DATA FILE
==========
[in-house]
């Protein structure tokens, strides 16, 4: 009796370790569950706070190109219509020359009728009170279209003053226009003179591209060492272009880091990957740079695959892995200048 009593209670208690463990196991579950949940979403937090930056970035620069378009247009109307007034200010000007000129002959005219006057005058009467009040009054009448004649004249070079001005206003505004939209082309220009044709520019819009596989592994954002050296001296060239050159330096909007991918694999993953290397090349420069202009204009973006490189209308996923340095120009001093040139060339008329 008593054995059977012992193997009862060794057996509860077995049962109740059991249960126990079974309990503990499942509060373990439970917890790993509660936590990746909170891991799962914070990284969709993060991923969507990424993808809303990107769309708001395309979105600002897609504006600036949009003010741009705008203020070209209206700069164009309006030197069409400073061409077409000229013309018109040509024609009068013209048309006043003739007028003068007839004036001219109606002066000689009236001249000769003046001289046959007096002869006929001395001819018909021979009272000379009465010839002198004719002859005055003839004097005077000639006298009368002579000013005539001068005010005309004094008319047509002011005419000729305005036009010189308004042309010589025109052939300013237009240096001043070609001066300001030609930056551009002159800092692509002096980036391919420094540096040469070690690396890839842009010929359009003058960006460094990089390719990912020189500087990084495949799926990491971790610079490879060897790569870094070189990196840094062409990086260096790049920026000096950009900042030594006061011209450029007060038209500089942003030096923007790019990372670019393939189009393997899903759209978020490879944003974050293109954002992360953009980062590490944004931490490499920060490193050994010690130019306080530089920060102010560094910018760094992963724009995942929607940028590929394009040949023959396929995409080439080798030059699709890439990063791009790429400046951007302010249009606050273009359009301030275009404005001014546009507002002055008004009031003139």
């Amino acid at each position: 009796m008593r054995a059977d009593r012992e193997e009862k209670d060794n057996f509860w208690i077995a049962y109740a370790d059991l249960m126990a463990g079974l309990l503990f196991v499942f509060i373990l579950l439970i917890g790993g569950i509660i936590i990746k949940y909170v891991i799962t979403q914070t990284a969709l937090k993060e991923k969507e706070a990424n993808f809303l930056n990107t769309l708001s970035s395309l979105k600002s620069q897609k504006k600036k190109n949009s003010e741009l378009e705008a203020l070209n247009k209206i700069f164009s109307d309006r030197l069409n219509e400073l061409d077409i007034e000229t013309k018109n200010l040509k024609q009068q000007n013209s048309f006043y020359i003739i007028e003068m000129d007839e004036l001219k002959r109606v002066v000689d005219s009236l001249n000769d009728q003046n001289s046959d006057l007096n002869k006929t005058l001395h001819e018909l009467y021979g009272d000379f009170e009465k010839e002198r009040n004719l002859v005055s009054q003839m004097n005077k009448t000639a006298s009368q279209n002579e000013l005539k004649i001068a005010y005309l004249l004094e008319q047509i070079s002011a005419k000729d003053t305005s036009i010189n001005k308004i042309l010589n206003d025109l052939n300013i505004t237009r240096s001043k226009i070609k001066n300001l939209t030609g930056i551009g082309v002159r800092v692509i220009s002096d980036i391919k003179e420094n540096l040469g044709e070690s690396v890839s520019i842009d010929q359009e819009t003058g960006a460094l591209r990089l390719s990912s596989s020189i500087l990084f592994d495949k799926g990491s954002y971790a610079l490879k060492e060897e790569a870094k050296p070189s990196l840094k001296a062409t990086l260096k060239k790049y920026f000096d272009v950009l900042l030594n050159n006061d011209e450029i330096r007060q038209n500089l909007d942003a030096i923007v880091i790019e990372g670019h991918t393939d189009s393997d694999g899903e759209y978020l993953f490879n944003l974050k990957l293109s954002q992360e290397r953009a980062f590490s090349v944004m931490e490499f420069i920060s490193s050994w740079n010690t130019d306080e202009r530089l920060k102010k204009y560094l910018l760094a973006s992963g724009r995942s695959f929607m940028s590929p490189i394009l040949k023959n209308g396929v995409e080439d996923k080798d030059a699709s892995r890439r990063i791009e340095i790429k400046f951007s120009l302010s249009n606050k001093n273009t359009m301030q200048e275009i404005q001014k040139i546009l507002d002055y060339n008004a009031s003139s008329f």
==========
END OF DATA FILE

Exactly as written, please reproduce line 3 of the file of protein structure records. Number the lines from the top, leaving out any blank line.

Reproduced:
């Amino acid at each position: 009796m008593r054995a059977d009593r012992e193997e009862k209670d060794n057996f509860w208690i077995a049962y109740a370790d059991l249960m126990a463990g079974l309990l503990f196991v499942f509060i373990l579950l439970i917890g790993g569950i509660i936590i990746k949940y909170v891991i799962t979403q914070t990284a969709l937090k993060e991923k969507e706070a990424n993808f809303l930056n990107t769309l708001s970035s395309l979105k600002s620069q897609k504006k600036k190109n949009s003010e741009l378009e705008a203020l070209n247009k209206i700069f164009s109307d309006r030197l069409n219509e400073l061409d077409i007034e000229t013309k018109n200010l040509k024609q009068q000007n013209s048309f006043y020359i003739i007028e003068m000129d007839e004036l001219k002959r109606v002066v000689d005219s009236l001249n000769d009728q003046n001289s046959d006057l007096n002869k006929t005058l001395h001819e018909l009467y021979g009272d000379f009170e009465k010839e002198r009040n004719l002859v005055s009054q003839m004097n005077k009448t000639a006298s009368q279209n002579e000013l005539k004649i001068a005010y005309l004249l004094e008319q047509i070079s002011a005419k000729d003053t305005s036009i010189n001005k308004i042309l010589n206003d025109l052939n300013i505004t237009r240096s001043k226009i070609k001066n300001l939209t030609g930056i551009g082309v002159r800092v692509i220009s002096d980036i391919k003179e420094n540096l040469g044709e070690s690396v890839s520019i842009d010929q359009e819009t003058g960006a460094l591209r990089l390719s990912s596989s020189i500087l990084f592994d495949k799926g990491s954002y971790a610079l490879k060492e060897e790569a870094k050296p070189s990196l840094k001296a062409t990086l260096k060239k790049y920026f000096d272009v950009l900042l030594n050159n006061d011209e450029i330096r007060q038209n500089l909007d942003a030096i923007v880091i790019e990372g670019h991918t393939d189009s393997d694999g899903e759209y978020l993953f490879n944003l974050k990957l293109s954002q992360e290397r953009a980062f590490s090349v944004m931490e490499f420069i920060s490193s050994w740079n010690t130019d306080e202009r530089l920060k102010k204009y560094l910018l760094a973006s992963g724009r995942s695959f929607m940028s590929p490189i394009l040949k023959n209308g396929v995409e080439d996923k080798d030059a699709s892995r890439r990063i791009e340095i790429k400046f951007s120009l302010s249009n606050k001093n273009t359009m301030q200048e275009i404005q001014k040139i546009l507002d002055y060339n008004a009031s003139s008329f």